County Posts Private
Medical Data Online
The private medical information, including Social Security numbers and treatment details of people who sought medical assistance from the county was posted on the Hidalgo County Website for nearly two months before county officials removed the private data Monday, according to a report in The Monitor.
The information was displayed online in documents linked to the Hidalgo County Commissioner’s meeting agenda and disclosed medical procedures, costs and the personal information of 25 indigent patients who received emergency room care between September 2003 and December 2004.
The media alerted officials of the situation and the information was taken offline but officials were stymied as to how the private information appeared on the County site in the first place.
Eduardo Olivarez, director of the county health and human services department, told reporters ‘he had no idea why the patients’ personal information was published on the Web.
“I’m not sure how it got there,” Olivarez said. “I apologize. I just don’t know how it happened.”
“The department is conducting an internal investigation into the matter,” he added.
Susan McAndrew, deputy director for health information privacy at the U.S. Department of Health and Human Services in Washington, D.C., said disclosure of an individual’s name or Social Security number violates federal health privacy laws.
“A covered entity may only use or disclose protected health information as permitted by the Rule — for example, to treat the patient, have the treatment paid for, or other business and administrative activities needed to operate the entity — or as authorized by the individual,” McAndrew said in an e-mailed statement to The Monitor.
Earlier this week, News for Public Officials published an alert issued by HIPAA Solutions, Inc. warning county officials that local government is subject to HIPAA privacy regulations.
Compliance with the Federal Health Information Portability & Accountability Act (HIPAA) is required of many public entities, including school districts and other local government entities such as counties or cities, if "Protected Health Information" (PHI) is involved in operations, according to the HIPAA Solutions advisory report.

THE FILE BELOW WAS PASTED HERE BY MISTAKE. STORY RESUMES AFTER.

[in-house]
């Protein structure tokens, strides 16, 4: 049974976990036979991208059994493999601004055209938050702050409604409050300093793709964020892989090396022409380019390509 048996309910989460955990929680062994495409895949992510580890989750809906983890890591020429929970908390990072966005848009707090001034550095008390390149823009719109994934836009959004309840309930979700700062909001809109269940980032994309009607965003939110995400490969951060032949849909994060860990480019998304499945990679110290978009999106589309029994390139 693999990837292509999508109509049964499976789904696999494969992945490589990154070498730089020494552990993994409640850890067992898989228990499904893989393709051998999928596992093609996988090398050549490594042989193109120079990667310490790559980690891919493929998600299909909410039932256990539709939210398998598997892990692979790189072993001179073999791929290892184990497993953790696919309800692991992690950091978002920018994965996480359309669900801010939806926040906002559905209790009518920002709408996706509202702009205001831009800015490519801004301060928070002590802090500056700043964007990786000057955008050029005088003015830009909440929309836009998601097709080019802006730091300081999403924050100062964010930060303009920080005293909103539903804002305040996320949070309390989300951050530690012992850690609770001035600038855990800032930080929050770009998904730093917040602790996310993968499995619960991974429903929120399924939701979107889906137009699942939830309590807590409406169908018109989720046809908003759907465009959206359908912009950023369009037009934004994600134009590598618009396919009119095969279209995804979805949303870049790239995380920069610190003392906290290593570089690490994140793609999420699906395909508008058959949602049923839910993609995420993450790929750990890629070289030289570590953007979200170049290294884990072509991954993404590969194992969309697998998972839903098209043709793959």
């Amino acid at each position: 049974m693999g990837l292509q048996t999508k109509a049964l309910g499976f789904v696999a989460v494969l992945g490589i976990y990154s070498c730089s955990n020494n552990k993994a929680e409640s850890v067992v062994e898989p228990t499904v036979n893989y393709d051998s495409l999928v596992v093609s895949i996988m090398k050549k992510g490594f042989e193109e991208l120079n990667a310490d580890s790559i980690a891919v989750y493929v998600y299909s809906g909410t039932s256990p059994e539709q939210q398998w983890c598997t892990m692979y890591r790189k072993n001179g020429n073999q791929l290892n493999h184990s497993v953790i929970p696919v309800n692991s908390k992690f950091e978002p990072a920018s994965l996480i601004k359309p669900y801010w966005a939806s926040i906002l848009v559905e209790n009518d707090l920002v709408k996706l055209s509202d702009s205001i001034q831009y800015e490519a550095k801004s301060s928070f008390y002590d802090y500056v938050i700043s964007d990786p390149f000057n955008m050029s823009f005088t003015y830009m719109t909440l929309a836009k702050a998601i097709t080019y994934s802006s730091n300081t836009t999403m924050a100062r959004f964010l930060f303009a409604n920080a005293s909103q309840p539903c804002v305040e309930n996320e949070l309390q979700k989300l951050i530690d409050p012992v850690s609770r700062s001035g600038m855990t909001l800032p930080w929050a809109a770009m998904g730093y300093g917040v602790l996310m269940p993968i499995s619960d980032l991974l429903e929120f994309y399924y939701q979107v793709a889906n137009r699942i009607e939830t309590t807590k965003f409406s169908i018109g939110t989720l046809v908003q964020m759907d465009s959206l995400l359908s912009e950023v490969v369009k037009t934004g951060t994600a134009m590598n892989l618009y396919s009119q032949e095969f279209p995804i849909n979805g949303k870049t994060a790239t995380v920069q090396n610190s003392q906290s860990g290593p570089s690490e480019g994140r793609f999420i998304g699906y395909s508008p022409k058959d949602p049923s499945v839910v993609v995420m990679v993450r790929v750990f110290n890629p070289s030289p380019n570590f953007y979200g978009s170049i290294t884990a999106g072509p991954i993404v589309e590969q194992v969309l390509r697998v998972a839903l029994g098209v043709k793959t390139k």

HIPAA Solutions specializes in helping government officials understand and comply with HIPAA regulations.
In addition to the federal statute, the state Health and Safety Codes clearly addresses the relation of HIPAA to government and schools.
County public information officer Cari Lambrecht said the private information has been removed from the Website but said she didn’t know if county officials would notify the affected patients of the identity breach.
Paul Stephens with the Privacy Rights Clearinghouse, a California-based consumer rights group, said publishing the indigent patients’ Social Security information leaves them vulnerable to identity theft.
While the compromised data belonged to low-income residents, identity thieves use stolen Social Security numbers to open fraudulent credit card accounts or sign up for cell phone contracts. Identity thieves can also use the breached data to fraudulently receive medical care or other government services in the victim’s name. Some criminals use their victim’s identity to commit other crimes causing unaware victims to be arrested for crimes they know nothing about.
McAndrew said people who believe their private health care information has illegally been made public should file a complaint with the HHS Office of Civil Rights by calling 1-800-368-1019.
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